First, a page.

COLLEGE FOOTBALL / CHRIS DUFRESNE : He’s a Success Story, Not a Successor

Since time and tide wait for no man--or coach--it isn’t too soon to at least contemplate UCLA football without Terry Donahue, should he exchange his headset for a CBS telestrator.

Donahue’s departure would be UCLA’s loss, obviously, but Bruin faithful are hereby advised that if Donahue does call it quits after 20 seasons, to forget one name when considering a possible successor:

Rick Neuheisel.

Dream about it for a second, then get on with your life.


There was a time that Neuheisel was the linear choice, an in-house man cut from the same gutty-little-Bruin cloth Donahue tailored into his rise from player to assistant to head coach at 31.

Neuheisel seemed to be on a similar track. A former UCLA walk-on quarterback and Rose Bowl MVP, he showed coaching proclivities at a tender age while a Bruin assistant.

Donahue-to-Neuheisel had the symmetry of a Dodger managerial transition.

But that was before 1994, before Neuheisel was passed over as UCLA’s offensive coordinator in favor of Bob Toledo, before Neuheisel moved on to a home where the Buffaloes roam.

Unlike UCLA, Colorado took a flyer on the 33-year-old Neuheisel and named him to succeed Bill McCartney.

Wrapping up his first season, Neuheisel has guided Colorado to an 9-2 record, a No. 8 ranking and a trip to the Cotton Bowl.

He is all the rave in the Rockies.

So, let’s assume Donahue does retire, this year or next, or the year after, and the Bruins want to make a run at Neuheisel.

“You can’t have him,” Colorado Athletic Director Bill Marolt said this week. “If you guys had him and let him go, shame on you.”

Marolt signed Neuheisel to a tidy--and airtight--five-year contract. The deal does not include a loophole that would allow Neuheisel to consider UCLA.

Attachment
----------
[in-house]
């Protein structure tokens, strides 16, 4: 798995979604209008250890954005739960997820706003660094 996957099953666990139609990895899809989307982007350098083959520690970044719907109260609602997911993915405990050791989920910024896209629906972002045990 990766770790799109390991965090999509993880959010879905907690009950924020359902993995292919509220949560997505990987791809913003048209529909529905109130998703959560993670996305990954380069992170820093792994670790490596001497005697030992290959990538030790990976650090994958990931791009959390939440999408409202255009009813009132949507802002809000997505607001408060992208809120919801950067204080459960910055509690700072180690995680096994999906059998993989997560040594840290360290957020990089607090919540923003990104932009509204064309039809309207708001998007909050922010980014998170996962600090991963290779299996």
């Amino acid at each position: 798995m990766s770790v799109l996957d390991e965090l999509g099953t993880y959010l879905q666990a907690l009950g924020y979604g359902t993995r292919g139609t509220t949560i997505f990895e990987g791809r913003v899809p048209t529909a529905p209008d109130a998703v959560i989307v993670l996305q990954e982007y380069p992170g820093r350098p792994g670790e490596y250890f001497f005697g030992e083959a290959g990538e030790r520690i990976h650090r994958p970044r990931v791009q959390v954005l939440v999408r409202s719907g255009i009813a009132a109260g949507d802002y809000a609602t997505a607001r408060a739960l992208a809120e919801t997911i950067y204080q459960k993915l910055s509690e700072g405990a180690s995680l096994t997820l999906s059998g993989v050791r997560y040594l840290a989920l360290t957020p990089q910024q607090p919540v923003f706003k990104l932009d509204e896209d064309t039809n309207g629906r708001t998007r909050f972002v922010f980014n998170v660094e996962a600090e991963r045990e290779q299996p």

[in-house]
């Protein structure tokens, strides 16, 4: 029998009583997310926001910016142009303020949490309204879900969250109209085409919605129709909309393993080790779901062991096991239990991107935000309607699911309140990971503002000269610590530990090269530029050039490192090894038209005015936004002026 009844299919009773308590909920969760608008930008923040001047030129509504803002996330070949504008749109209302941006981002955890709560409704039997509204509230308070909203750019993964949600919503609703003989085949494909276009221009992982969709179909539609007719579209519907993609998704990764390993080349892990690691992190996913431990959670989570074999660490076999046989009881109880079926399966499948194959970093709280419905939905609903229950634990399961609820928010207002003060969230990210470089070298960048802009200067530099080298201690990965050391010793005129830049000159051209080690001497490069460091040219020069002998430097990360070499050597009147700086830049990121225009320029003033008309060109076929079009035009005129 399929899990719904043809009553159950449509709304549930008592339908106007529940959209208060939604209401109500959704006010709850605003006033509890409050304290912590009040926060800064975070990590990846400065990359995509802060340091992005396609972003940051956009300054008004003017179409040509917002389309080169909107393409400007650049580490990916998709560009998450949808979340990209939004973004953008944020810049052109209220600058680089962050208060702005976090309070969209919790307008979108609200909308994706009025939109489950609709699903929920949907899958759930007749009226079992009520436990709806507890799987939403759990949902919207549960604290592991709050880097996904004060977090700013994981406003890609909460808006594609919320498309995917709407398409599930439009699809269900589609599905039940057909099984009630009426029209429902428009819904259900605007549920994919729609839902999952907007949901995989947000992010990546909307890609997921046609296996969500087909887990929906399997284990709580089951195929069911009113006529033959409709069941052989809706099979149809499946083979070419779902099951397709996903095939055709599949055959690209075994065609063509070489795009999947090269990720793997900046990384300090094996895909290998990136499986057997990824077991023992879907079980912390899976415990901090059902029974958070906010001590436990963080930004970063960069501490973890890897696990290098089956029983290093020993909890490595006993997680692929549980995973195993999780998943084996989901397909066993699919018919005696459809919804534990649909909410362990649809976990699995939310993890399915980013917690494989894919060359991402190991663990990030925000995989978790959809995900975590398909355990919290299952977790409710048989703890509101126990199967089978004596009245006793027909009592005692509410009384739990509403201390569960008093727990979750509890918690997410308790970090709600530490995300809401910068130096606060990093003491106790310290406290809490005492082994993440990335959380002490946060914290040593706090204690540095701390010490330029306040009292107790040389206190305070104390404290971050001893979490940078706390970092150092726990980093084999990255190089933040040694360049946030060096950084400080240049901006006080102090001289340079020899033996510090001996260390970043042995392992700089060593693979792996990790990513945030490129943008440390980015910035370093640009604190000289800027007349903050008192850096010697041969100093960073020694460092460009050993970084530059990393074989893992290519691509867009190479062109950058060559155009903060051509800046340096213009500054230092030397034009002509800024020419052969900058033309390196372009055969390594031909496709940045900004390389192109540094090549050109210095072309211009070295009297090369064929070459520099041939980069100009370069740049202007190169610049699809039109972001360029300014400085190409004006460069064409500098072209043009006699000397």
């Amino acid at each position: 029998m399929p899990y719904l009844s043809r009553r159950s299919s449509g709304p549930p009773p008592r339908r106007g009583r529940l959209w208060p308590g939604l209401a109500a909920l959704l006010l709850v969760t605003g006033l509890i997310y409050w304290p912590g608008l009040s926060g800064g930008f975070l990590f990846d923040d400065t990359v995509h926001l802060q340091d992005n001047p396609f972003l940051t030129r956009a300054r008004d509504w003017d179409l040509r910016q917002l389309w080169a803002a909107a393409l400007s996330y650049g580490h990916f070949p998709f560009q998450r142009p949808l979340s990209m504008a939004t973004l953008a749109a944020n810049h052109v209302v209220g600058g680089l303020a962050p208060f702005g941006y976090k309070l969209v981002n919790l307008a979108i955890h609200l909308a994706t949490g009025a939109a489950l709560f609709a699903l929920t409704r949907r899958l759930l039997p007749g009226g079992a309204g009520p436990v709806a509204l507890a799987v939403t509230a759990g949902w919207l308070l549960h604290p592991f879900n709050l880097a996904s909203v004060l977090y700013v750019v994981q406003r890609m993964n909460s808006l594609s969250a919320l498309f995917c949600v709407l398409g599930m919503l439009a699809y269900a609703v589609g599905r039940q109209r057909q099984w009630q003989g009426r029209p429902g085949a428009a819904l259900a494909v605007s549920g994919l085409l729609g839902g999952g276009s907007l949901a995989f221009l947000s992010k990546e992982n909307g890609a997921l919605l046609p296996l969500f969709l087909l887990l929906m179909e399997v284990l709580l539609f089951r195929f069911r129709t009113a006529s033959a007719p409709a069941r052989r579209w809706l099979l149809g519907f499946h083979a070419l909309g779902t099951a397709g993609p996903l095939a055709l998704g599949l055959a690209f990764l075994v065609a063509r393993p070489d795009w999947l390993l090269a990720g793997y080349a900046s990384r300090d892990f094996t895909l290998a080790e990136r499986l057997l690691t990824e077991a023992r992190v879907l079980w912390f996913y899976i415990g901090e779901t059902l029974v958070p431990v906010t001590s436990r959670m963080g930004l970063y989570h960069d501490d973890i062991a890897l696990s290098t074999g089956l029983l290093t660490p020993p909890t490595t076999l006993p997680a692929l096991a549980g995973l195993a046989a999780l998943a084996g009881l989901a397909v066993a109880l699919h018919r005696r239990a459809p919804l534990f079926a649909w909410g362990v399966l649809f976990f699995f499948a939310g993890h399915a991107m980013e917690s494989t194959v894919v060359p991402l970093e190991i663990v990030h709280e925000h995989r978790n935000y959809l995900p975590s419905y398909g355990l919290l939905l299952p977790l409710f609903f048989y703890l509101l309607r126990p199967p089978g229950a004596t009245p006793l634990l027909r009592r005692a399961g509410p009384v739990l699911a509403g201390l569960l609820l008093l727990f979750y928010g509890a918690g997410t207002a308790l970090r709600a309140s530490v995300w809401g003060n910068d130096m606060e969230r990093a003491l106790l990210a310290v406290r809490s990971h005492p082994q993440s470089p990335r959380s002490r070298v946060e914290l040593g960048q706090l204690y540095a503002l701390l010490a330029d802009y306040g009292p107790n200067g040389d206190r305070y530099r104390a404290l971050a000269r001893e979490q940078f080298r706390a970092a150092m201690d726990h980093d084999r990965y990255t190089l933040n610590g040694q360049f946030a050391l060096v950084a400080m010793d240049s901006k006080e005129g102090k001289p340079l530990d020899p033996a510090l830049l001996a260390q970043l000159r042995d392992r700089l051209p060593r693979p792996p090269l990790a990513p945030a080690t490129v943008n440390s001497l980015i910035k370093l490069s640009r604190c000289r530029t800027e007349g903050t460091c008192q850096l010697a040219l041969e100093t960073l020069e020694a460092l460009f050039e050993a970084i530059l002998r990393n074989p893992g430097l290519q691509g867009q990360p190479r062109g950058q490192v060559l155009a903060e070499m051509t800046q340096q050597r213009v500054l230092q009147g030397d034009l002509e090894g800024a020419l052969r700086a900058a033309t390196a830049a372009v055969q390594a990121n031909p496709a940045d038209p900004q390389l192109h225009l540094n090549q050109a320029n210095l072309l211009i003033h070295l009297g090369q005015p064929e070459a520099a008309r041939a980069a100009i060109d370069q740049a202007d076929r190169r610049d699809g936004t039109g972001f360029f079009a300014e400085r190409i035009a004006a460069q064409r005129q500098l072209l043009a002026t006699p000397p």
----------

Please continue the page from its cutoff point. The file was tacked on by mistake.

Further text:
More than that, Marolt says he has developed an environment that will keep Neuheisel successful and happy for years.

“I really believe that people in Colorado have really attached themselves to the program, and that we would do what’s necessary to keep him,” Marolt said.

Neuheisel was out of town on a recruiting trip and could not be reached for comment, but let’s just assume he’s giddy about the way things played out.

Neuheisel has already notched a defining moment, last Saturday’s upset of No. 10 Kansas State on the road.

After Kansas State scored a touchdown to go ahead, 17-13, with 2:24 left, Neuheisel’s Colorado offense raced 80 yards downfield with scary ease against the nation’s top-ranked defense, scoring on a 20-yard pass with 1:04 left en route to a 27-17 victory.

Not that Marolt was surprised.

“We didn’t hire him and hope he would do a good job,” he said of Neuheisel. “He was here for a year. I had a chance to get to know him, watch him work with kids on the team, see him interact with the staff, the public, and I just liked everything that I saw.”

UCLA can defend its decision to go outside and hire Toledo as a replacement for Homer Smith.

Toledo had 26 years experience as a coordinator, Neuheisel none.

In fact, at the time Neuheisel’s Buffaloes were upsetting Kansas State, Toledo was executing the game plan of his life in the Bruins’ victory over USC.